Open source makes innovation a two-way street

Customers are the primary innovators with open source. Imagine that.

If you read this post you might miss something that is critically important for understanding how innovation happens in the 21st Century. It's something that Jaron Lanier completely misses in his suggestion that open source doesn't innovate. It's something that proprietary software stifles.

It's called the customer.

The dozens of examples of IT innovation that I read in judging the JBoss Innovation Awards? Customer innovations. And what are they increasingly innovating with? Open source.

In fact, in nearly every example I read they suggested that they could not do such innovation with proprietary software because of license restrictions and because they were locked out of the intricacies - the IP - of how the software they were using worked.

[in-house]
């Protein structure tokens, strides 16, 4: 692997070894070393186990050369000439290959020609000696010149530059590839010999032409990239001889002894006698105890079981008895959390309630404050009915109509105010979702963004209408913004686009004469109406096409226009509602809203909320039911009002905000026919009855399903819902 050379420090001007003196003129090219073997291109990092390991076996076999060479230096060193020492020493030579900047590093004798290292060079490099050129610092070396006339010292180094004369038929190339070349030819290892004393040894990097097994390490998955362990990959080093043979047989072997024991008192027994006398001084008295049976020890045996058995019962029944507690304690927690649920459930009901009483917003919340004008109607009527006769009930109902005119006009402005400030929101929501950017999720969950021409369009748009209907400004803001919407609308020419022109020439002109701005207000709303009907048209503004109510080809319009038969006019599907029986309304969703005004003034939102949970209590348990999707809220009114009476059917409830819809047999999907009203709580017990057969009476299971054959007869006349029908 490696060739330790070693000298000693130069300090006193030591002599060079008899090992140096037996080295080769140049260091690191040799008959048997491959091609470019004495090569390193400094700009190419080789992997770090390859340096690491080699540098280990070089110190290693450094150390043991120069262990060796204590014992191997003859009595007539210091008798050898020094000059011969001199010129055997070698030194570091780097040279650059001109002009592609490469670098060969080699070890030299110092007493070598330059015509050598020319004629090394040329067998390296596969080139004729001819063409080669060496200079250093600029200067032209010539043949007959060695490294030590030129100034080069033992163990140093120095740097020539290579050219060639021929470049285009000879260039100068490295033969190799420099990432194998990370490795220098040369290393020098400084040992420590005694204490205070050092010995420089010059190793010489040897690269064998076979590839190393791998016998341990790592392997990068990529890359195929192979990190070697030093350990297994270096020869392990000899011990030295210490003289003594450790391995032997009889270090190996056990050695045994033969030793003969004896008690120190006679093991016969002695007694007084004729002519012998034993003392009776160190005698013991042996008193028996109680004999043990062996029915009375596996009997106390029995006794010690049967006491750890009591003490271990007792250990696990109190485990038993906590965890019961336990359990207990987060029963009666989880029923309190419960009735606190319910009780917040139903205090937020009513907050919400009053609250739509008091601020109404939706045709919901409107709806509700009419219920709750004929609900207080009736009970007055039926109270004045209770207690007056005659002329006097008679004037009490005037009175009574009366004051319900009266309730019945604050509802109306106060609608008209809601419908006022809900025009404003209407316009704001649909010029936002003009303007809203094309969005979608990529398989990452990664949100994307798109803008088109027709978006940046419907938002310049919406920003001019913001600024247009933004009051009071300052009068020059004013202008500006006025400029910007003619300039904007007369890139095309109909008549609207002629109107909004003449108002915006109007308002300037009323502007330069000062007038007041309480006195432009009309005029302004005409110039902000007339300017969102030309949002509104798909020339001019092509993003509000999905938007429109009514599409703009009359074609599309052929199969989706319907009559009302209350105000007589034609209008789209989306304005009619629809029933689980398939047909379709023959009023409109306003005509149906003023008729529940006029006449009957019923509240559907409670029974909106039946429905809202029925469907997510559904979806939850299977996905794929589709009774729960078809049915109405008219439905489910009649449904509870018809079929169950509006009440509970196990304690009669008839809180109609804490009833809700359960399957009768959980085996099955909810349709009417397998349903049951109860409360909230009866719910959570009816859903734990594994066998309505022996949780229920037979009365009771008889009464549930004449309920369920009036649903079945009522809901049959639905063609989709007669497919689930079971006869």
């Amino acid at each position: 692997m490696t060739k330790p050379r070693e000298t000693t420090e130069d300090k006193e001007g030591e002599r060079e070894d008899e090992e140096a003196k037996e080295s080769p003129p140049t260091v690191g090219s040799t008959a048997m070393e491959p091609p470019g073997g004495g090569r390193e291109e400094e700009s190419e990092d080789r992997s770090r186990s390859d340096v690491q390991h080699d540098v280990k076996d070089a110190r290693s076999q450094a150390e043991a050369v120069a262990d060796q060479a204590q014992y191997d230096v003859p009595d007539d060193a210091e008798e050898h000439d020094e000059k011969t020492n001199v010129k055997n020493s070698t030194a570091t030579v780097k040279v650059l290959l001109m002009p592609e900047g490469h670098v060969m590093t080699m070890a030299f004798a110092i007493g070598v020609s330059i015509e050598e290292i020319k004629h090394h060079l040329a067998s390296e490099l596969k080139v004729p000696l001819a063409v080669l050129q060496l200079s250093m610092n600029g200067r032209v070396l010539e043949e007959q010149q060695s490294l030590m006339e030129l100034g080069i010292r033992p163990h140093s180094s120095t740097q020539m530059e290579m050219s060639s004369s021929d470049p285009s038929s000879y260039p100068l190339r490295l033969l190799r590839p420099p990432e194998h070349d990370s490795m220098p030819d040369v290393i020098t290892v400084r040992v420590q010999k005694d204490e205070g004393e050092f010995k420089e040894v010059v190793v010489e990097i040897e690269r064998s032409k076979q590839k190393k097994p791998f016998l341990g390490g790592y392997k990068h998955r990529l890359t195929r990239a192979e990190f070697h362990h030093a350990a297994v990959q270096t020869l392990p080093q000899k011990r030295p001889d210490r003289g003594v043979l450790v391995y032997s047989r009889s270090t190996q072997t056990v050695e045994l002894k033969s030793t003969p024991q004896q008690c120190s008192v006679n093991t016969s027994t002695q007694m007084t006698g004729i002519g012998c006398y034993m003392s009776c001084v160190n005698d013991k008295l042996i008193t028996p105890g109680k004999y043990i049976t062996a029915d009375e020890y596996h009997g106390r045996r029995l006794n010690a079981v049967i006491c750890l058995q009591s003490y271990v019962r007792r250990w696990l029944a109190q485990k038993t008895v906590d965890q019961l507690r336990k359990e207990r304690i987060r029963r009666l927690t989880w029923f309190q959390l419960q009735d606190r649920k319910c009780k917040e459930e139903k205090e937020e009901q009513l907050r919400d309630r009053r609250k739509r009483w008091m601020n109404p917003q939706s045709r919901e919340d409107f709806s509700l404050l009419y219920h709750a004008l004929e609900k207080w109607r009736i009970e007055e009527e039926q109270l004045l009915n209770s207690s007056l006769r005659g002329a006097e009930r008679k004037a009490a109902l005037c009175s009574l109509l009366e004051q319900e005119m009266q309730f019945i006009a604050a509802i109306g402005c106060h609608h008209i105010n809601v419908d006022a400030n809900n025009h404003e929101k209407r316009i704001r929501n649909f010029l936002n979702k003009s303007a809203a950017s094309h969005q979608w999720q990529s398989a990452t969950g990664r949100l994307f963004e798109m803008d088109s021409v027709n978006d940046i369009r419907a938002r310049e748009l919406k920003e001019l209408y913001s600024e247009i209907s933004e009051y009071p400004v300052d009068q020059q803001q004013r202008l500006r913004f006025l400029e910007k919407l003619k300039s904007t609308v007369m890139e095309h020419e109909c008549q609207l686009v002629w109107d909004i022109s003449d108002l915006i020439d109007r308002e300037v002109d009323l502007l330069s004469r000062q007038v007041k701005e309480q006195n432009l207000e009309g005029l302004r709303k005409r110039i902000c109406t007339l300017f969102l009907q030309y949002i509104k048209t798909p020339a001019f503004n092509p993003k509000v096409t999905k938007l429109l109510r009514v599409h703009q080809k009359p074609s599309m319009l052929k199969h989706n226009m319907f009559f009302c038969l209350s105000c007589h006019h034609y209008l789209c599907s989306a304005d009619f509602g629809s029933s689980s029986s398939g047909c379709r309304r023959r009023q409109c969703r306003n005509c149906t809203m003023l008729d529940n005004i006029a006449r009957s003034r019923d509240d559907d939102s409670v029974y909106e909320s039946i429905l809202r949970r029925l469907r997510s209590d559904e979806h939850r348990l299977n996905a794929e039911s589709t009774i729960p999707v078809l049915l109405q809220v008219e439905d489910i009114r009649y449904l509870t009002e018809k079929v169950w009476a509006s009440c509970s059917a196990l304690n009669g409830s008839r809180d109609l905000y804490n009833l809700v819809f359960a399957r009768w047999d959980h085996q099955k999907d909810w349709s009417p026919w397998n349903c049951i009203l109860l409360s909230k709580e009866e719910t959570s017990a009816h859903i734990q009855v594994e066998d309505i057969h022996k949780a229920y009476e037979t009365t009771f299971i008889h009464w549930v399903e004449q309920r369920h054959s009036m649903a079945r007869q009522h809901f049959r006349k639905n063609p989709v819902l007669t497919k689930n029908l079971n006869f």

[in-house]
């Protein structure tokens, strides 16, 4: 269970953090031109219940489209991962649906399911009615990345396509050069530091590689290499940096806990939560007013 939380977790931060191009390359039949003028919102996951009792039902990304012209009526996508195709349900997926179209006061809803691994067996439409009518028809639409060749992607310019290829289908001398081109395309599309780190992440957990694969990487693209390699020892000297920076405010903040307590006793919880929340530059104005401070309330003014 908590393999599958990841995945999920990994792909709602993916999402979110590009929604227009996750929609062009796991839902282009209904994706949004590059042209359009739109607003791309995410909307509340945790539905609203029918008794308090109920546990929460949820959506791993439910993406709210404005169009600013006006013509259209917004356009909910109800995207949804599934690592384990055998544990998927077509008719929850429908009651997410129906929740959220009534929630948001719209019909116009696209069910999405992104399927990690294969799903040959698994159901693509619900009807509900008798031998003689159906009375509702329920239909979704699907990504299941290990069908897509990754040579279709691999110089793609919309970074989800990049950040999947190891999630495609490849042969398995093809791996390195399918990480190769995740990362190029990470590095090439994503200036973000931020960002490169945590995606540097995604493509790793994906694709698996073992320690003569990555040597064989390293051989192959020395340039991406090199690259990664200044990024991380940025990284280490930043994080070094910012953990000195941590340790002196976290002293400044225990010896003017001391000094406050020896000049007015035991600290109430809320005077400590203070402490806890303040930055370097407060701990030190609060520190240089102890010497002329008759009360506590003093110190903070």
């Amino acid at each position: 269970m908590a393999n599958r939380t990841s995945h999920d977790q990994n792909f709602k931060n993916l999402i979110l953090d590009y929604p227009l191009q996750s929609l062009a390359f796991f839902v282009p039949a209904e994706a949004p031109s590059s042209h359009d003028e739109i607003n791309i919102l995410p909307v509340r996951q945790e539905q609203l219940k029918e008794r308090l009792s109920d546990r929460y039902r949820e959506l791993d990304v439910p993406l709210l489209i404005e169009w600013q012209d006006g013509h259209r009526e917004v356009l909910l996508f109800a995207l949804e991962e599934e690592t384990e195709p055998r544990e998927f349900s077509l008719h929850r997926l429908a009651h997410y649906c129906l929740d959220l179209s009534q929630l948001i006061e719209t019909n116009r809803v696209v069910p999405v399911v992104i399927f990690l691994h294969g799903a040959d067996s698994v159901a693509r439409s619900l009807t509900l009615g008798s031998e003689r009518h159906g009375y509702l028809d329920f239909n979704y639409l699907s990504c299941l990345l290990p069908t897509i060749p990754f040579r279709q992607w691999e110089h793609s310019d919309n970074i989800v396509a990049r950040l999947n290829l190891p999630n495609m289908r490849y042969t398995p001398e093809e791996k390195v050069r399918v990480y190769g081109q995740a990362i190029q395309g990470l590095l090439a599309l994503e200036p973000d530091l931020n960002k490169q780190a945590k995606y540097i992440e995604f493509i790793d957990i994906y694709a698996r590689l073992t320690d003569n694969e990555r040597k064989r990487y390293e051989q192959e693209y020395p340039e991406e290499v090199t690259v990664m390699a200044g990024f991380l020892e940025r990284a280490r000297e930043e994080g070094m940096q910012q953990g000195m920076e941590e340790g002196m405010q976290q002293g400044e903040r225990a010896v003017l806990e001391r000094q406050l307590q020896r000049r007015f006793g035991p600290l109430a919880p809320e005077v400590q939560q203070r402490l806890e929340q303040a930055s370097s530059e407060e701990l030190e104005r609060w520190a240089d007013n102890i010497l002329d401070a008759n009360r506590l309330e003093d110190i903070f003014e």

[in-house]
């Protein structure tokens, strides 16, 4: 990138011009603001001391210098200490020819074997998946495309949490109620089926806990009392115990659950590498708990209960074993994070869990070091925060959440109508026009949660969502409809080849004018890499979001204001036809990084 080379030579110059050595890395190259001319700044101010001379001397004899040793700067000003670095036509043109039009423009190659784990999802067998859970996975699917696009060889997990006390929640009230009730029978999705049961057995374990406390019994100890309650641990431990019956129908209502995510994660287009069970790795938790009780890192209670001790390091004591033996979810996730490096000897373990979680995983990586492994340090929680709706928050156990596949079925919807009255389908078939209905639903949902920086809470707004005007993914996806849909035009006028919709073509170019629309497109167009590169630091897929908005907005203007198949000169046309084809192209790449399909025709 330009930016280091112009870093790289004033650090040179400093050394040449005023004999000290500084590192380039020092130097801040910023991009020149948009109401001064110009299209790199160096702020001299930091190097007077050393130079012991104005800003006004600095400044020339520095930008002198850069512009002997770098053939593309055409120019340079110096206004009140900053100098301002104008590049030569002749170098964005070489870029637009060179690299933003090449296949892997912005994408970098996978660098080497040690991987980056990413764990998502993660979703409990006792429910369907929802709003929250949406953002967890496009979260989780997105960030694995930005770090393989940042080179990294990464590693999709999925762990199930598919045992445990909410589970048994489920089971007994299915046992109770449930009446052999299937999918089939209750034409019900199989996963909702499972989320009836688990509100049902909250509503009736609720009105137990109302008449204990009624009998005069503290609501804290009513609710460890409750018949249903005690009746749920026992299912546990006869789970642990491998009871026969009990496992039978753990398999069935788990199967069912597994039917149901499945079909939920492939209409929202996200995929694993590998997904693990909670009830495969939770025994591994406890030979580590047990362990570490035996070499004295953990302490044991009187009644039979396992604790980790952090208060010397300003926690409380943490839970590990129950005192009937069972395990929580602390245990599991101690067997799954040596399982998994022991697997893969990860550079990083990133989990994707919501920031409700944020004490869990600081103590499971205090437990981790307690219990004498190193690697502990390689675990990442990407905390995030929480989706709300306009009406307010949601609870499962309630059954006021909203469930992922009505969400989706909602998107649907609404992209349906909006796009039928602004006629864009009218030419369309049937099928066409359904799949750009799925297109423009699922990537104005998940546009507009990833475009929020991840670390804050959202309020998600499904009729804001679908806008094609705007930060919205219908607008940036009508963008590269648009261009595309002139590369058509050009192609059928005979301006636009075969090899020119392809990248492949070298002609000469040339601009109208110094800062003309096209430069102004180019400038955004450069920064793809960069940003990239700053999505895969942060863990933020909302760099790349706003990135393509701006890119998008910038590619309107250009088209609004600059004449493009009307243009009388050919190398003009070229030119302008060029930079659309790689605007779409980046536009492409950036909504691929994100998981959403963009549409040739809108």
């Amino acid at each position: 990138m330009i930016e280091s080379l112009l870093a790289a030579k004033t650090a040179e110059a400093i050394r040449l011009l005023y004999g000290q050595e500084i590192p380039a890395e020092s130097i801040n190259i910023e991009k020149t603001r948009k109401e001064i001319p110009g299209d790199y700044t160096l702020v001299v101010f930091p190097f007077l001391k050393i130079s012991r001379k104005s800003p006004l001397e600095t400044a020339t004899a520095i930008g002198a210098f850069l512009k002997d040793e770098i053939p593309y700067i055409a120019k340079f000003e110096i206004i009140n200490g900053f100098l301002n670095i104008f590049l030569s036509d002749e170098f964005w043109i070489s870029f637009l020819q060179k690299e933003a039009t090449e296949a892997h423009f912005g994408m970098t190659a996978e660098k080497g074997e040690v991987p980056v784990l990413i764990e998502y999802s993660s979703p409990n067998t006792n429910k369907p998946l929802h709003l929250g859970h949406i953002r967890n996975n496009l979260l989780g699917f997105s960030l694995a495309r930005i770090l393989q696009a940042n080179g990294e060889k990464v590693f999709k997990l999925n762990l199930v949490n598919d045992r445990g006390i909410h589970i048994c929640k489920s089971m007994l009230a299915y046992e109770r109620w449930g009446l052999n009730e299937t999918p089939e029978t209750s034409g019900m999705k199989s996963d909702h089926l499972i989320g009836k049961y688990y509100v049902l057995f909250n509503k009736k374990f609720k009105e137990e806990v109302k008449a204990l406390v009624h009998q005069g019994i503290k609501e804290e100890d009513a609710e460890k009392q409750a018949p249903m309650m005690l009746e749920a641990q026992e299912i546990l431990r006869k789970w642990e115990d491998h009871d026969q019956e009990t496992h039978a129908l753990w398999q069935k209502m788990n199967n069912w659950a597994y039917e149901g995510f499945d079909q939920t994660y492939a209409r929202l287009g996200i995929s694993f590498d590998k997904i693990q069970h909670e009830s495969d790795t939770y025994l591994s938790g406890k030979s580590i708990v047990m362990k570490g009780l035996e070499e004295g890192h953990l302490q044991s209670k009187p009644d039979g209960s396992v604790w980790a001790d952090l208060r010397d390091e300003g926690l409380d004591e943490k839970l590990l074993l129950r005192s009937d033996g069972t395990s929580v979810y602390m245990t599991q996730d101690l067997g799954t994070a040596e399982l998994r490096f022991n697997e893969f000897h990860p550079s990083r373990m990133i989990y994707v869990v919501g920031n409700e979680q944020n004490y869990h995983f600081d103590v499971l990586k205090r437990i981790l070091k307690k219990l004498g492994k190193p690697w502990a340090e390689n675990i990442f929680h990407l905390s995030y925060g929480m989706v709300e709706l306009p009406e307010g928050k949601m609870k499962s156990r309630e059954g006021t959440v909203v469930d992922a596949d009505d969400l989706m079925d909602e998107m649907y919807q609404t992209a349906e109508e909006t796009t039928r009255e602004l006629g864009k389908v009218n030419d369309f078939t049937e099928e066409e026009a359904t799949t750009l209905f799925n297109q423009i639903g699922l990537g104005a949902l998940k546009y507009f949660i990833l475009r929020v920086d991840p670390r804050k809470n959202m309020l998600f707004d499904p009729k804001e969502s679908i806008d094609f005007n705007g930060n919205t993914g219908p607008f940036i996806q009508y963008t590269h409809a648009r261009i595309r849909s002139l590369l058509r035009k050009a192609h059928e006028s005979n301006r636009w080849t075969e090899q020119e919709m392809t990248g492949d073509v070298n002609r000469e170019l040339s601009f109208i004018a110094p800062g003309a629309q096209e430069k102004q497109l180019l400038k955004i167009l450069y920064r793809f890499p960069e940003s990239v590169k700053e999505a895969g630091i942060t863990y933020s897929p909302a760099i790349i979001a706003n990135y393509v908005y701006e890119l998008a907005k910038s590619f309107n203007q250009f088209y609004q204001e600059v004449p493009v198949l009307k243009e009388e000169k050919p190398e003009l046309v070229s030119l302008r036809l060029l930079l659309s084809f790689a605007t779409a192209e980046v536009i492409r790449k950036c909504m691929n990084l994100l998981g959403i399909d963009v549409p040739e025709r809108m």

Open source unleashes customer innovation. Sure, the vendor is still important. Red Hat still had to write excellent software upon which customers would want to build. But innovation is no longer a one-way street where vendors spoon feed (or force feed, as the case may be) innovation to customers.

Open source makes innovation a two-way street. It allows end users to fashion innovation to suit their needs. It makes vendors and their customers co-innovators.

It is unleashing 21st-century innovation. Of the customer. By the customer. For the customer. Just as it should be.

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